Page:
In a session marked by Republican attacks on renewable energy, trans children, local democratic governance and refugee seekers at the border, HB 2858 itself was not unpopular, Morales Shaw’s media rep said. It was just new in concept and didn't get the hearing it needed to advance.

Despite the absence of action by the legislators, there have been small policy advances that make disabled Texas residents safer, said Duke of Disability Rights Texas​.

One example has been changes in language at the Texas Health and Human Services Commission that have expanded the definition of backup generators in Medicaid waiver handbooks. The new language allows for battery backup systems in addition to more traditional gas-powered generators, which pose a risk for those on oxygen, for instance.

It's also an improvement that benefits renters.

“If you are renter, gas-powered generators are either going to get stolen off your porch or it's not safe for you to use,” Duke said.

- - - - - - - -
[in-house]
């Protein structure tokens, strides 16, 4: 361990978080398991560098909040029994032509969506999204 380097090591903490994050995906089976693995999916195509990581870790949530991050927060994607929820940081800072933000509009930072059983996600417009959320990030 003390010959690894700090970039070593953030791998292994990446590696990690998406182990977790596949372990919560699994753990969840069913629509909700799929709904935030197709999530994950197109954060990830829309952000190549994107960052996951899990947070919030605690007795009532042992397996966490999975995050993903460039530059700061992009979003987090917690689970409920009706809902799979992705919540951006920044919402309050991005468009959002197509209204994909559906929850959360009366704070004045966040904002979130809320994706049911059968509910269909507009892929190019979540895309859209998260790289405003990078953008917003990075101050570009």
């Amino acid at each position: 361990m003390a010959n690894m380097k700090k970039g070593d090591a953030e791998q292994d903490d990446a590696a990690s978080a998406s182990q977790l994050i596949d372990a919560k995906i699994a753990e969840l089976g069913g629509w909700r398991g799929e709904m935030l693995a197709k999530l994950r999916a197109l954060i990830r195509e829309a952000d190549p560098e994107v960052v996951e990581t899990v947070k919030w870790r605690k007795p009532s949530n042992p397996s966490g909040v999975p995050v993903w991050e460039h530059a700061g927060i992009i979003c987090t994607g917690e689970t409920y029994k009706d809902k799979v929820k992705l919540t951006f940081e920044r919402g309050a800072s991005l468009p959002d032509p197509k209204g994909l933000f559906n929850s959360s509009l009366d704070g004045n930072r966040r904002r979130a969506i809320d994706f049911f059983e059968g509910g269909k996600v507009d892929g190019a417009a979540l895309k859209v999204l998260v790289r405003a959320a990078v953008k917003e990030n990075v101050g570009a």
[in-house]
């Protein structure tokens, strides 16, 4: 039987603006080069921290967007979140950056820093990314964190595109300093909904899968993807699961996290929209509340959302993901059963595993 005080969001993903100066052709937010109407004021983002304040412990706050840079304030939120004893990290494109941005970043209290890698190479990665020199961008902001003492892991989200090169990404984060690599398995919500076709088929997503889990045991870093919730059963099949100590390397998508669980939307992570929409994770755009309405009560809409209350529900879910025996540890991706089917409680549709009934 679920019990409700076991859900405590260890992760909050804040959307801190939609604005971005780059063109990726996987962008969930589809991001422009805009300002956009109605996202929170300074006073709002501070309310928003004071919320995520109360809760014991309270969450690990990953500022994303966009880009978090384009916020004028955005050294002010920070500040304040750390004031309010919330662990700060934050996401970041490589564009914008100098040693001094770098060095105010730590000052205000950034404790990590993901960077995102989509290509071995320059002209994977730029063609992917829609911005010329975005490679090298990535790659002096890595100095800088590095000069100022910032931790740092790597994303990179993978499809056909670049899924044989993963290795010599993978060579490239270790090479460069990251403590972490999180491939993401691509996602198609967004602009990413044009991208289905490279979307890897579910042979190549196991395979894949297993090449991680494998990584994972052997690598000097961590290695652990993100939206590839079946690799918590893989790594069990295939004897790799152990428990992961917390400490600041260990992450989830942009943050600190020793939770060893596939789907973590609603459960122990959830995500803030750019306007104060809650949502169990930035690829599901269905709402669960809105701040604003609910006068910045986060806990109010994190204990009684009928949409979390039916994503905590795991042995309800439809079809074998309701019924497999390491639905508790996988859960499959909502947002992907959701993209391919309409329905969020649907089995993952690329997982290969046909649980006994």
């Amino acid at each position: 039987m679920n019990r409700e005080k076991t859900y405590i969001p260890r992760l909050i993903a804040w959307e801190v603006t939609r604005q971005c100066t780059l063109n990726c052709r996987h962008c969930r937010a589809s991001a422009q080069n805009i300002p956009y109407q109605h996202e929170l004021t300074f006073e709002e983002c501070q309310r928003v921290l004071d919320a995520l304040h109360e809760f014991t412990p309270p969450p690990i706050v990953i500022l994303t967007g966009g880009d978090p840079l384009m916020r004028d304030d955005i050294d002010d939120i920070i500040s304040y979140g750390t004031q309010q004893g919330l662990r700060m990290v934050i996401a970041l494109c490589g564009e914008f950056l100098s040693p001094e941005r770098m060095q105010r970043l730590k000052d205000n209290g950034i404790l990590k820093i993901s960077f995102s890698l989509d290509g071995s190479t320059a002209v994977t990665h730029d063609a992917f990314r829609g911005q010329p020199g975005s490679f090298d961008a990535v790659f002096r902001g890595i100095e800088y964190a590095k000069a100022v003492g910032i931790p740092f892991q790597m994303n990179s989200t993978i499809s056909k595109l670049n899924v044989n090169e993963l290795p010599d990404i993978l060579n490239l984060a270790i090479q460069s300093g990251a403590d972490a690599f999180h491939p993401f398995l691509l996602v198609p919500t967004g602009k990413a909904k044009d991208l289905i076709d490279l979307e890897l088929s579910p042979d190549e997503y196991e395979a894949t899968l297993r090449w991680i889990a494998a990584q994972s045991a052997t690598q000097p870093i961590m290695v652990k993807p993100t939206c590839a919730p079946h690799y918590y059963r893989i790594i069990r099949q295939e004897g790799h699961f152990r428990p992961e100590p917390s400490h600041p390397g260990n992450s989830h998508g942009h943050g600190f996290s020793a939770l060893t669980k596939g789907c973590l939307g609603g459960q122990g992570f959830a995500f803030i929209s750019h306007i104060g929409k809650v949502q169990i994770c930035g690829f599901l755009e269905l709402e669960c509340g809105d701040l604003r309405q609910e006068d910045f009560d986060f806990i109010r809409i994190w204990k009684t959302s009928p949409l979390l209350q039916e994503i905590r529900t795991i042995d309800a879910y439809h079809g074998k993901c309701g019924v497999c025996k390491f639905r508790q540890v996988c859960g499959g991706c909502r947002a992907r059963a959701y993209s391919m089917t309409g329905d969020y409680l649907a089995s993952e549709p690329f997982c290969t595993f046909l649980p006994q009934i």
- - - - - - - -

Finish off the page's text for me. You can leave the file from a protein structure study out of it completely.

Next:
In an encouragement that should ring true for all journalists, Duke said the lack of transparency itself should be a “red flag” for those exploring the intersection of disaster policies and disability.

Emergency planning should always be “public facing,” she said.

As we move into peak hurricane season in the United States, it's a perfect time to ask questions of those leading disaster planning.


SIDEBAR: Superstorm Sandy Suit Found NYC Failed Residents With Disabilities

If the City of San Antonio is found in violation of the ADA it will not be because there wasn't a clear legal warning.

A very similar suit went to jury trial in 2013 charging New York City and then-Mayor Michael Bloomberg with discriminating against disabled residents in their emergency planning and response. The judge praised New York City emergency responders broadly for their work during Superstorm Sandy but also found they had, indeed, failed residents with disabilities.

New York City was found in violation of the ADA in ways that are now being echoed in the San Antonio complaint. In practice, that included: